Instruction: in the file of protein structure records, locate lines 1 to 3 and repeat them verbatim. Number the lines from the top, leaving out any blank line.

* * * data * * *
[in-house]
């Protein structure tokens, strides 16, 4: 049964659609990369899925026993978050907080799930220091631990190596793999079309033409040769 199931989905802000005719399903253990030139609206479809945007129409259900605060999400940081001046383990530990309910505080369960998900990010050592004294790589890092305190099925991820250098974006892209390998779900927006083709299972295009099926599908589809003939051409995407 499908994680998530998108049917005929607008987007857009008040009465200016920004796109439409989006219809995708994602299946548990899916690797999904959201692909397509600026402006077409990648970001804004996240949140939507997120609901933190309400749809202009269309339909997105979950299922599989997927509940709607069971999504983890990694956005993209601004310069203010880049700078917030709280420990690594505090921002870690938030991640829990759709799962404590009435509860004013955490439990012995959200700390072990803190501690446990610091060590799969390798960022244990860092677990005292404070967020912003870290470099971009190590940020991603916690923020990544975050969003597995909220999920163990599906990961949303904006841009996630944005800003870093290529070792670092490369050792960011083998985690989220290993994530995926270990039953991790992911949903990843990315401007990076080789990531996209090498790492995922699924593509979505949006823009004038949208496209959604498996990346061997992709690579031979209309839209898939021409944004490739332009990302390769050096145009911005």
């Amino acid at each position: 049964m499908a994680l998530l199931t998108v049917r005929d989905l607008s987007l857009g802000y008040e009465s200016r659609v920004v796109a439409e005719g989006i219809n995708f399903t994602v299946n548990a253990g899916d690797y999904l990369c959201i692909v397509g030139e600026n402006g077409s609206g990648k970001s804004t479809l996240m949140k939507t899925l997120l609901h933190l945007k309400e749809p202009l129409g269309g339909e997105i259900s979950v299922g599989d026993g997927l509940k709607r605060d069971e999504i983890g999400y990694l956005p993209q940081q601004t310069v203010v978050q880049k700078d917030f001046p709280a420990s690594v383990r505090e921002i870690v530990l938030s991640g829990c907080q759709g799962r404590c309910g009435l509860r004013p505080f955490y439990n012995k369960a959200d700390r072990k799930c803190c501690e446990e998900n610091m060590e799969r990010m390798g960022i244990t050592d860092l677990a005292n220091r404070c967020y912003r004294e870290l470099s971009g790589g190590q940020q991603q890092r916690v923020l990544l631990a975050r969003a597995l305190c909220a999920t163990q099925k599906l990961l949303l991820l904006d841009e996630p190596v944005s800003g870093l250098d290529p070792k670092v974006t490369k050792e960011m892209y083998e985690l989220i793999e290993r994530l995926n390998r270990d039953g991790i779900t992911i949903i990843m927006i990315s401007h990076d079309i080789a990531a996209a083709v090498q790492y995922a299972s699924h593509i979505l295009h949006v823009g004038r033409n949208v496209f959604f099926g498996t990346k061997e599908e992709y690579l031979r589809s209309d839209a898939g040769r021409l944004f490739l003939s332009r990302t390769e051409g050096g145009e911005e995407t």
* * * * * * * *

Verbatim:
[in-house]
């Protein structure tokens, strides 16, 4: 049964659609990369899925026993978050907080799930220091631990190596793999079309033409040769 199931989905802000005719399903253990030139609206479809945007129409259900605060999400940081001046383990530990309910505080369960998900990010050592004294790589890092305190099925991820250098974006892209390998779900927006083709299972295009099926599908589809003939051409995407 499908994680998530998108049917005929607008987007857009008040009465200016920004796109439409989006219809995708994602299946548990899916690797999904959201692909397509600026402006077409990648970001804004996240949140939507997120609901933190309400749809202009269309339909997105979950299922599989997927509940709607069971999504983890990694956005993209601004310069203010880049700078917030709280420990690594505090921002870690938030991640829990759709799962404590009435509860004013955490439990012995959200700390072990803190501690446990610091060590799969390798960022244990860092677990005292404070967020912003870290470099971009190590940020991603916690923020990544975050969003597995909220999920163990599906990961949303904006841009996630944005800003870093290529070792670092490369050792960011083998985690989220290993994530995926270990039953991790992911949903990843990315401007990076080789990531996209090498790492995922699924593509979505949006823009004038949208496209959604498996990346061997992709690579031979209309839209898939021409944004490739332009990302390769050096145009911005």
């Amino acid at each position: 049964m499908a994680l998530l199931t998108v049917r005929d989905l607008s987007l857009g802000y008040e009465s200016r659609v920004v796109a439409e005719g989006i219809n995708f399903t994602v299946n548990a253990g899916d690797y999904l990369c959201i692909v397509g030139e600026n402006g077409s609206g990648k970001s804004t479809l996240m949140k939507t899925l997120l609901h933190l945007k309400e749809p202009l129409g269309g339909e997105i259900s979950v299922g599989d026993g997927l509940k709607r605060d069971e999504i983890g999400y990694l956005p993209q940081q601004t310069v203010v978050q880049k700078d917030f001046p709280a420990s690594v383990r505090e921002i870690v530990l938030s991640g829990c907080q759709g799962r404590c309910g009435l509860r004013p505080f955490y439990n012995k369960a959200d700390r072990k799930c803190c501690e446990e998900n610091m060590e799969r990010m390798g960022i244990t050592d860092l677990a005292n220091r404070c967020y912003r004294e870290l470099s971009g790589g190590q940020q991603q890092r916690v923020l990544l631990a975050r969003a597995l305190c909220a999920t163990q099925k599906l990961l949303l991820l904006d841009e996630p190596v944005s800003g870093l250098d290529p070792k670092v974006t490369k050792e960011m892209y083998e985690l989220i793999e290993r994530l995926n390998r270990d039953g991790i779900t992911i949903i990843m927006i990315s401007h990076d079309i080789a990531a996209a083709v090498q790492y995922a299972s699924h593509i979505l295009h949006v823009g004038r033409n949208v496209f959604f099926g498996t990346k061997e599908e992709y690579l031979r589809s209309d839209a898939g040769r021409l944004f490739l003939s332009r990302t390769e051409g050096g145009e911005e995407t």